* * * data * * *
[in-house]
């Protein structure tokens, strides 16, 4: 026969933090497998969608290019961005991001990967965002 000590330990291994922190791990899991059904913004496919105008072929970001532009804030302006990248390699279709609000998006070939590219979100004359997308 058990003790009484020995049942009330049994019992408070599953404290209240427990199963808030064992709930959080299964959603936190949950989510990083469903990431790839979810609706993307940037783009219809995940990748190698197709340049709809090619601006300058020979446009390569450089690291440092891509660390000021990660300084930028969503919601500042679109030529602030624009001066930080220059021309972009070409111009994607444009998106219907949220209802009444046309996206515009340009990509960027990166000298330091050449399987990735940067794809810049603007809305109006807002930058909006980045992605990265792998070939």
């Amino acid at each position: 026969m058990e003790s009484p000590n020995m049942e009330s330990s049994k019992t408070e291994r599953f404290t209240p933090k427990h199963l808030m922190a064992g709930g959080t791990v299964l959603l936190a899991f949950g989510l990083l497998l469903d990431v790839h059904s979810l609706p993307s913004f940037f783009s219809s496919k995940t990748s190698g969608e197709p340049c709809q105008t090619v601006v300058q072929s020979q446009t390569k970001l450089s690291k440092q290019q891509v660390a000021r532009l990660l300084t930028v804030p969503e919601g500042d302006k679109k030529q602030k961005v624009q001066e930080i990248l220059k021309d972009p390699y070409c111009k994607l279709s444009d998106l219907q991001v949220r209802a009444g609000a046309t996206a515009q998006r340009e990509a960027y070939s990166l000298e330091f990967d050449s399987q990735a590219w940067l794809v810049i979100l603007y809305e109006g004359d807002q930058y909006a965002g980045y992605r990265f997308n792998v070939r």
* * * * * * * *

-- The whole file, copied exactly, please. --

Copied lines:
[in-house]
């Protein structure tokens, strides 16, 4: 026969933090497998969608290019961005991001990967965002 000590330990291994922190791990899991059904913004496919105008072929970001532009804030302006990248390699279709609000998006070939590219979100004359997308 058990003790009484020995049942009330049994019992408070599953404290209240427990199963808030064992709930959080299964959603936190949950989510990083469903990431790839979810609706993307940037783009219809995940990748190698197709340049709809090619601006300058020979446009390569450089690291440092891509660390000021990660300084930028969503919601500042679109030529602030624009001066930080220059021309972009070409111009994607444009998106219907949220209802009444046309996206515009340009990509960027990166000298330091050449399987990735940067794809810049603007809305109006807002930058909006980045992605990265792998070939």
């Amino acid at each position: 026969m058990e003790s009484p000590n020995m049942e009330s330990s049994k019992t408070e291994r599953f404290t209240p933090k427990h199963l808030m922190a064992g709930g959080t791990v299964l959603l936190a899991f949950g989510l990083l497998l469903d990431v790839h059904s979810l609706p993307s913004f940037f783009s219809s496919k995940t990748s190698g969608e197709p340049c709809q105008t090619v601006v300058q072929s020979q446009t390569k970001l450089s690291k440092q290019q891509v660390a000021r532009l990660l300084t930028v804030p969503e919601g500042d302006k679109k030529q602030k961005v624009q001066e930080i990248l220059k021309d972009p390699y070409c111009k994607l279709s444009d998106l219907q991001v949220r209802a009444g609000a046309t996206a515009q998006r340009e990509a960027y070939s990166l000298e330091f990967d050449s399987q990735a590219w940067l794809v810049i979100l603007y809305e109006g004359d807002q930058y909006a965002g980045y992605r990265f997308n792998v070939r």